Coal has to be the primary energy for the country. In the very long term of course fusion and solar could become important options, but that would have to await technological developments over which we have little influence or control. China despite having far richer hydrocarbon reserves gets as much as 64% of its primary energy from coal. That has allowed it to grow at a furious pace with a high energy elasticity of nearly 1.4 in the eighties and higher levels in the decades before, keeping its capital output ratio at a reasonably low level. In the nineties with export led growth of course this elasticity to come down to under 1.0, but then the Chinese per head consumption of energy was already about 4 times higher than in India, and its income about 3 to 4 times; if the right extended World Penn PPP measure was used. Cheap energy has been and continues to an important factor in achieving rapid industrial growth during the transformation phase.
Conservative macro policies have been the prime reason for the moderate growth of India today, and for the hollowing out of its manufacturing – the manufacturing share being barely 20% in India in contrast to 35+% in China. All largish industrial economies particularly those not land rich, have shown a rising manufacturing share, which falls only once very high incomes are reached. India’s premature stagnation of the manufacturing share is a problem and reflects the fact that its growth thus far has not included the entire population. (Not high enough to do so). High manufacturing share require cheap energy as its basis. Korea and Japan accessed global oil before the large price rises of the 1980s, financing the same from exports. For China besides imported and domestic oil, coal has been the principal source.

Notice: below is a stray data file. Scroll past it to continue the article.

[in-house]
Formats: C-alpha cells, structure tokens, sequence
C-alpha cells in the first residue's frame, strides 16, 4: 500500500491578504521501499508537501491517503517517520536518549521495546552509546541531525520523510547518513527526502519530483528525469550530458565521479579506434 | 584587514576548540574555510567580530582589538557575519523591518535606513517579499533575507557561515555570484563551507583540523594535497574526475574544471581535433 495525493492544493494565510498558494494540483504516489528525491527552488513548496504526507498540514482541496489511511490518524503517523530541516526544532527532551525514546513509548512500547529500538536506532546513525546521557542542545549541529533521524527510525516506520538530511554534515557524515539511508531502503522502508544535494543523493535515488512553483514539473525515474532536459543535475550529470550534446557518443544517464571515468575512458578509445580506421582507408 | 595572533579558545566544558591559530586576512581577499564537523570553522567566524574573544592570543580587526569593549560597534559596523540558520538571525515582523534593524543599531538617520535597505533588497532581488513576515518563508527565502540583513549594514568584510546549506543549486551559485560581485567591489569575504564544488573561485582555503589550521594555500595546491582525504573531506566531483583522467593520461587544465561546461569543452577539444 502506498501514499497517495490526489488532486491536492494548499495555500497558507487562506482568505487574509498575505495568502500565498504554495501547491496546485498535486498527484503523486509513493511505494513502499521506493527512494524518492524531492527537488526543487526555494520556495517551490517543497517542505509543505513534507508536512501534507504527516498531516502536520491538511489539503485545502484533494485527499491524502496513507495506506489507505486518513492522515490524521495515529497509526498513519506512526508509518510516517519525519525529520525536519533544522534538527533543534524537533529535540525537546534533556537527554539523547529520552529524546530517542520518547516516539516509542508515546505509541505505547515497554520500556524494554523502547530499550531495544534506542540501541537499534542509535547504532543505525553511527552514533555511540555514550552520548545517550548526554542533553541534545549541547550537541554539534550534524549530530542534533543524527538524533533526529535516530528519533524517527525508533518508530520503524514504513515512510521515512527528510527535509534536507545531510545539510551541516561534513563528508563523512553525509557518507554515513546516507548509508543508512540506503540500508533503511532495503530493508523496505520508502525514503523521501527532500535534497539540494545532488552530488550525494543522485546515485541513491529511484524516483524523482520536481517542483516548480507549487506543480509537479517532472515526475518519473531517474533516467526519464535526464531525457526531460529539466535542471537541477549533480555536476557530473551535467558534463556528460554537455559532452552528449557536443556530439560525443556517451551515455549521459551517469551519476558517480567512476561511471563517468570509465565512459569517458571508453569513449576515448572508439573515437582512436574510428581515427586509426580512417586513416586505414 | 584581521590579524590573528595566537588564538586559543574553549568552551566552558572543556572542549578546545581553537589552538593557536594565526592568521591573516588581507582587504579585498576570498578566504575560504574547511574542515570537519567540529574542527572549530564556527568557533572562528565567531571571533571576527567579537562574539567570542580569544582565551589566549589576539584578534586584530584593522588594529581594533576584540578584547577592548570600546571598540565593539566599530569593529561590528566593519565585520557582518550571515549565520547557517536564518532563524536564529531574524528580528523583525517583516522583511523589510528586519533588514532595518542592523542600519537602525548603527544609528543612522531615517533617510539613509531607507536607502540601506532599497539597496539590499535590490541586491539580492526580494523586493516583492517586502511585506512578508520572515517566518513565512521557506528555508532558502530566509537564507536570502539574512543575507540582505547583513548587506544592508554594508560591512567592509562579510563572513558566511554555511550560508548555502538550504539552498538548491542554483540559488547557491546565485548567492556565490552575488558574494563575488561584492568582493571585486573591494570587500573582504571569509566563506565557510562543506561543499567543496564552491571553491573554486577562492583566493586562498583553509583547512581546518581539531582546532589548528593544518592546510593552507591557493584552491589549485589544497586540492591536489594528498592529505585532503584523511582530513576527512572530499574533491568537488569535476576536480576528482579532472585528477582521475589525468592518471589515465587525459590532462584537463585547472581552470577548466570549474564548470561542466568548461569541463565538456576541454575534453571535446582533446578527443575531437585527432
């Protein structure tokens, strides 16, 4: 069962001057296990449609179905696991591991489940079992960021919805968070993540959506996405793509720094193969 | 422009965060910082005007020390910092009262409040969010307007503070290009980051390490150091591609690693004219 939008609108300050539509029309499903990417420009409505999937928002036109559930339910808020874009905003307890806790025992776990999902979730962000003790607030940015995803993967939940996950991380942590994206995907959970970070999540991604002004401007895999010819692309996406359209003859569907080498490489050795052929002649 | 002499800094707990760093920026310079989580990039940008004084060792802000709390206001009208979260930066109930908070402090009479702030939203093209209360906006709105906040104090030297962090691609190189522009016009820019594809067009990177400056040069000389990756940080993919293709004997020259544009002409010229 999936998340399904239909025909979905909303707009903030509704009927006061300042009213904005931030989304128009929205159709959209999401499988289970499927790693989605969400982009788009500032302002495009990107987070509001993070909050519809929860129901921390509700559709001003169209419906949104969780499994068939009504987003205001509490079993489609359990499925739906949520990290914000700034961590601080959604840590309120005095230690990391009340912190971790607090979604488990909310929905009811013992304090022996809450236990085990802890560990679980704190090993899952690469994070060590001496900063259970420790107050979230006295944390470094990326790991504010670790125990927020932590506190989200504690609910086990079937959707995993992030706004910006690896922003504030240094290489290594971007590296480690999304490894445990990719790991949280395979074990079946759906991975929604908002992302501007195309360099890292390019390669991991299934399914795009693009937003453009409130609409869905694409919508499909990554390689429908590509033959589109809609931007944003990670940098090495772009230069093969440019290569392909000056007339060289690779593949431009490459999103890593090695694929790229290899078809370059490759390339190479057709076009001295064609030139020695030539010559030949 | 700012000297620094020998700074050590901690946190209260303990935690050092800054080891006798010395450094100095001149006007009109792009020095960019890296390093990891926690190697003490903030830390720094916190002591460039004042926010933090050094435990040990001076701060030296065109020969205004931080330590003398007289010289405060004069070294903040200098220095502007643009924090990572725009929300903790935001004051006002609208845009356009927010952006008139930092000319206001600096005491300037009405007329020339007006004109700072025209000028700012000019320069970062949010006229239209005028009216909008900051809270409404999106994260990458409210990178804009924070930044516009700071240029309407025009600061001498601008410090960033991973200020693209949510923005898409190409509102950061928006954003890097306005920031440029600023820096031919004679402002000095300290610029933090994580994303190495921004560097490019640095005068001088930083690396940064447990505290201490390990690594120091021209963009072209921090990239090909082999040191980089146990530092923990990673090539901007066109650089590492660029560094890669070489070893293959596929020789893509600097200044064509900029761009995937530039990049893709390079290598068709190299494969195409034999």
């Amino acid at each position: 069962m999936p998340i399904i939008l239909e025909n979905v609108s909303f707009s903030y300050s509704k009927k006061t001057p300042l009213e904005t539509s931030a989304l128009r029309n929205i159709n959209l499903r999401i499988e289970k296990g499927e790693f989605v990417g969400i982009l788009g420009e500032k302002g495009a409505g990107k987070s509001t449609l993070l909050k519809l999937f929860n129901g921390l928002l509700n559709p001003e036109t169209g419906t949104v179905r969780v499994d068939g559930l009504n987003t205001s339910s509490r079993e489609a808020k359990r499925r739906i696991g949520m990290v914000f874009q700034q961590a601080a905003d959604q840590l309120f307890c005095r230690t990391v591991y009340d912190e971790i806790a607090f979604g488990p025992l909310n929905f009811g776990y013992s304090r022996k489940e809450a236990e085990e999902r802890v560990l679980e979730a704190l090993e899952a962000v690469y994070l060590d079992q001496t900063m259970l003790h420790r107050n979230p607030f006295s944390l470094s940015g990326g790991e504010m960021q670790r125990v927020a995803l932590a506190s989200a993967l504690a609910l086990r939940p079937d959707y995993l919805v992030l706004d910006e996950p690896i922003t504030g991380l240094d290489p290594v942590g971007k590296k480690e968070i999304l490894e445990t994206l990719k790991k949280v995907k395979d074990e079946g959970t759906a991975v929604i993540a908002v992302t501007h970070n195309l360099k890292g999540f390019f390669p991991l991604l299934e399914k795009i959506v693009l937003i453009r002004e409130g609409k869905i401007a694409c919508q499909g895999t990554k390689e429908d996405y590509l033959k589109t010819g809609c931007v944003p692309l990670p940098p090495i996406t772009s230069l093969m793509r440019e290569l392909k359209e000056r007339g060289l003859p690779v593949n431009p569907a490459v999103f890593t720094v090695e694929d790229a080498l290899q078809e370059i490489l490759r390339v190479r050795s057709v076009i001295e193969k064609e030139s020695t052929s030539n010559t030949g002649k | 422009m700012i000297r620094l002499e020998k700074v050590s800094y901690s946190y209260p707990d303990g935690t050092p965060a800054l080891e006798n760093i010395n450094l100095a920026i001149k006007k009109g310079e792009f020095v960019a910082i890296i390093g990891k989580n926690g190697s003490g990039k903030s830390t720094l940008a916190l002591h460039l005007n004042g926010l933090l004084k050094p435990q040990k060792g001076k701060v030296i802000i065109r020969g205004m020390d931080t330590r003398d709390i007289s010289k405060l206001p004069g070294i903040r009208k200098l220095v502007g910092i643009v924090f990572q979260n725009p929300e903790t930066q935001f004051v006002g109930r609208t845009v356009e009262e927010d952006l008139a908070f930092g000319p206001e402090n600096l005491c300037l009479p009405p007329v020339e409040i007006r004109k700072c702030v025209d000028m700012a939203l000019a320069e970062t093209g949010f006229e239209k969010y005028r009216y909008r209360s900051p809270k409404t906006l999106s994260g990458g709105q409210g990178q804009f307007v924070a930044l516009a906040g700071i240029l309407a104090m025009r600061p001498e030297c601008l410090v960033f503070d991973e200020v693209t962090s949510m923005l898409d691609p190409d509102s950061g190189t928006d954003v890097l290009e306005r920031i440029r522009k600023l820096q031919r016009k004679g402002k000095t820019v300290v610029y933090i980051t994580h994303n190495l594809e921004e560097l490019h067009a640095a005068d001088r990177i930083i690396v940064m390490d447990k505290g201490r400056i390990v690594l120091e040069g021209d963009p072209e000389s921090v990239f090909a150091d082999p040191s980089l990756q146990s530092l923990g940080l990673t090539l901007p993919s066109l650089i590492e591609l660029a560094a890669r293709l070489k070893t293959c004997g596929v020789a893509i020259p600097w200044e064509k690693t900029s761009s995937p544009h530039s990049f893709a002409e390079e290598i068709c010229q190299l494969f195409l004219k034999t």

India’s endowments in coal are enviable. The worlds best iron ores in Talcher, so close to the sea are found next to ample coal deposits. They are not the best but with technology are eminently usable. India’s large coal deposits are poorly used. Huge public investments since 1971 have gone literally down the drain. The high cost of public sector projects, the in-disciplined working, and the nexus of the untameable coal mafia have for all practical purposes shut out the coal option for India. Coal received at power stations have more stone and mud than coal mined. There is pilferage during transportation. Only recently has some improvement taken place. The coal industry today does not outright reject the notion that they have a responsibility to their customers. The bane in the sector has been the government itself. Imagine an official of the rank of the cabinet secretary being charged with coordination – he has the job of ensuring that the wagons reach the coal mines and the coal reaches the power plants. Ultimately of course all plants get their coal but the entire movement is administratively determined rake by rake and mound by mound! The inability of the SEBs to pay on time, and therefore of the tendency for the coal companies to put them at the bottom of their customer list, creates this socially wasteful administrative opportunity. The simple option would be to get rid of these coordination arrangements and allow the markets to function – after all the world has been transporting millions of tons of materials for over a hundred and fifty years. This can be done by making the public enterprises involved – the coal companies, the Railways and the power plants - accountable to their contracts with punitive measures to ensure discipline. With some initial glitches the matter should soon settle and a real market for coal would undoubtedly emerge. Policies and measures that go beyond merely stating that coal is open to foreign and domestic investments, are required. Free imports alone would not be sufficient. The coal companies have to go commercial in the first stage to privatisation. But this is easier said than done –they would require the autonomy but that cannot come unless they are privatised and that well seems nigh impossible… But the country cannot wait. Good options in gas and coal bed methane, with gas storage in coal mines, and other innovative extraction methods, besides efficient conventional opencast mining are not being pursued with the necessary vigour. The dependence on imported fuels rises. Potentially coal in India can be much cheaper than what current prices would indicate –after all on them are loaded all the inefficiencies and the poor technology choice decisions, and high freight rates. And since BHEL already has the technology to use high ash coal, there is no fundamental technology constraint either. Since Indian coal is low sulphur there are no environmental issues here either, especially if pithead options are taken up. With some nudging and if the central electricity regulators understand the importance of new technology, the BHEL and the NTPC can be persuaded to persist with supercritical boiler technology immediately. Over the longer horizon the fluidised bed route technology needs to be taken up as a national R&D project so that very high ash coal can be handled. Coal fields, if need be even those assigned to existing coal companies, need to be put on the block at attractive terms and all stoppers pulled out to bring in new players with fresh perspectives. With oil unlikely to go below US$35 is there any other option for the country?